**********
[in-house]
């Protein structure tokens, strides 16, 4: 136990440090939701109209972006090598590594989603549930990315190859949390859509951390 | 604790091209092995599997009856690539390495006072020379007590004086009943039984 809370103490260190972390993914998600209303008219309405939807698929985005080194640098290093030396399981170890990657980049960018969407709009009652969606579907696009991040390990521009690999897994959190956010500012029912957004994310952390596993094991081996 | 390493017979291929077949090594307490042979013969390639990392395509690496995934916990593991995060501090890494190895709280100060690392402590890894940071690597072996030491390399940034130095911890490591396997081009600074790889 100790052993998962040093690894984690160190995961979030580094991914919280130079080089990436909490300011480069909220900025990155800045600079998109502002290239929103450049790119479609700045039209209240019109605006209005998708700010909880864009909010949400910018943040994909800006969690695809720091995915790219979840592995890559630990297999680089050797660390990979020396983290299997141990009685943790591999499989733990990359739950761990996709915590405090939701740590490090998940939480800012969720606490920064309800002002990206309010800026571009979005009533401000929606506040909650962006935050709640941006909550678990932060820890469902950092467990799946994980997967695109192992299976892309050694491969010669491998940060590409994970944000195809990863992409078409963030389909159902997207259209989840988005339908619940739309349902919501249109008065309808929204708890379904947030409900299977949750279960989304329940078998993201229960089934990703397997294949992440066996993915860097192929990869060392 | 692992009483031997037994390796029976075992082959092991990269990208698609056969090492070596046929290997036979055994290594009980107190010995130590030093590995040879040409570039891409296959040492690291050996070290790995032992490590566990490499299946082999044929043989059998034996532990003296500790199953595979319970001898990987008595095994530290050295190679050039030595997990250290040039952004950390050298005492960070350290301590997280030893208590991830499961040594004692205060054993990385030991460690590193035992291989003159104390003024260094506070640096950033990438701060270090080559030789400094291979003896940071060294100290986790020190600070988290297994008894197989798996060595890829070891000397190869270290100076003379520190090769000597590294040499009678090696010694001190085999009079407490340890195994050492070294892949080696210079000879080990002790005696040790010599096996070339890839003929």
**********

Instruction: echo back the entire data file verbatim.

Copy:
[in-house]
């Protein structure tokens, strides 16, 4: 136990440090939701109209972006090598590594989603549930990315190859949390859509951390 | 604790091209092995599997009856690539390495006072020379007590004086009943039984 809370103490260190972390993914998600209303008219309405939807698929985005080194640098290093030396399981170890990657980049960018969407709009009652969606579907696009991040390990521009690999897994959190956010500012029912957004994310952390596993094991081996 | 390493017979291929077949090594307490042979013969390639990392395509690496995934916990593991995060501090890494190895709280100060690392402590890894940071690597072996030491390399940034130095911890490591396997081009600074790889 100790052993998962040093690894984690160190995961979030580094991914919280130079080089990436909490300011480069909220900025990155800045600079998109502002290239929103450049790119479609700045039209209240019109605006209005998708700010909880864009909010949400910018943040994909800006969690695809720091995915790219979840592995890559630990297999680089050797660390990979020396983290299997141990009685943790591999499989733990990359739950761990996709915590405090939701740590490090998940939480800012969720606490920064309800002002990206309010800026571009979005009533401000929606506040909650962006935050709640941006909550678990932060820890469902950092467990799946994980997967695109192992299976892309050694491969010669491998940060590409994970944000195809990863992409078409963030389909159902997207259209989840988005339908619940739309349902919501249109008065309808929204708890379904947030409900299977949750279960989304329940078998993201229960089934990703397997294949992440066996993915860097192929990869060392 | 692992009483031997037994390796029976075992082959092991990269990208698609056969090492070596046929290997036979055994290594009980107190010995130590030093590995040879040409570039891409296959040492690291050996070290790995032992490590566990490499299946082999044929043989059998034996532990003296500790199953595979319970001898990987008595095994530290050295190679050039030595997990250290040039952004950390050298005492960070350290301590997280030893208590991830499961040594004692205060054993990385030991460690590193035992291989003159104390003024260094506070640096950033990438701060270090080559030789400094291979003896940071060294100290986790020190600070988290297994008894197989798996060595890829070891000397190869270290100076003379520190090769000597590294040499009678090696010694001190085999009079407490340890195994050492070294892949080696210079000879080990002790005696040790010599096996070339890839003929």